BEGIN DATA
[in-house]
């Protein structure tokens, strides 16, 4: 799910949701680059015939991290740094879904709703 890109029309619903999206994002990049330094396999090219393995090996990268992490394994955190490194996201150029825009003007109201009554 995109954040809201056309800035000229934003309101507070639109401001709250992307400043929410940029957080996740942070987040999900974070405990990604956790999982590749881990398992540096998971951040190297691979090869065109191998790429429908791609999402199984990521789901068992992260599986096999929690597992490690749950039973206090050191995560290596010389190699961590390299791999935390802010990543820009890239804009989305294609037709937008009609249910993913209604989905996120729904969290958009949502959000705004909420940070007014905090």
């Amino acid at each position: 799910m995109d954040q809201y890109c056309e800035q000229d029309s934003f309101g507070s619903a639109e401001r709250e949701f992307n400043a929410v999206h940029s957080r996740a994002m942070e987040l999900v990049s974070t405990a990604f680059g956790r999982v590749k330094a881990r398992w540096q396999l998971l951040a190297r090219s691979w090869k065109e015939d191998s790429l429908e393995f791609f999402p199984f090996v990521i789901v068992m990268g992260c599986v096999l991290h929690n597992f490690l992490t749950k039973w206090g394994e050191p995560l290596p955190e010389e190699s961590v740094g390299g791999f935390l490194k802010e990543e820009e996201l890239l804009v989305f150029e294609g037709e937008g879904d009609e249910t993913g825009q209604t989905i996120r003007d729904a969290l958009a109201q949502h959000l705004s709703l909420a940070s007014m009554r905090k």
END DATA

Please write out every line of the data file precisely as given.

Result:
[in-house]
């Protein structure tokens, strides 16, 4: 799910949701680059015939991290740094879904709703 890109029309619903999206994002990049330094396999090219393995090996990268992490394994955190490194996201150029825009003007109201009554 995109954040809201056309800035000229934003309101507070639109401001709250992307400043929410940029957080996740942070987040999900974070405990990604956790999982590749881990398992540096998971951040190297691979090869065109191998790429429908791609999402199984990521789901068992992260599986096999929690597992490690749950039973206090050191995560290596010389190699961590390299791999935390802010990543820009890239804009989305294609037709937008009609249910993913209604989905996120729904969290958009949502959000705004909420940070007014905090």
């Amino acid at each position: 799910m995109d954040q809201y890109c056309e800035q000229d029309s934003f309101g507070s619903a639109e401001r709250e949701f992307n400043a929410v999206h940029s957080r996740a994002m942070e987040l999900v990049s974070t405990a990604f680059g956790r999982v590749k330094a881990r398992w540096q396999l998971l951040a190297r090219s691979w090869k065109e015939d191998s790429l429908e393995f791609f999402p199984f090996v990521i789901v068992m990268g992260c599986v096999l991290h929690n597992f490690l992490t749950k039973w206090g394994e050191p995560l290596p955190e010389e190699s961590v740094g390299g791999f935390l490194k802010e990543e820009e996201l890239l804009v989305f150029e294609g037709e937008g879904d009609e249910t993913g825009q209604t989905i996120r003007d729904a969290l958009a109201q949502h959000l705004s709703l909420a940070s007014m009554r905090k």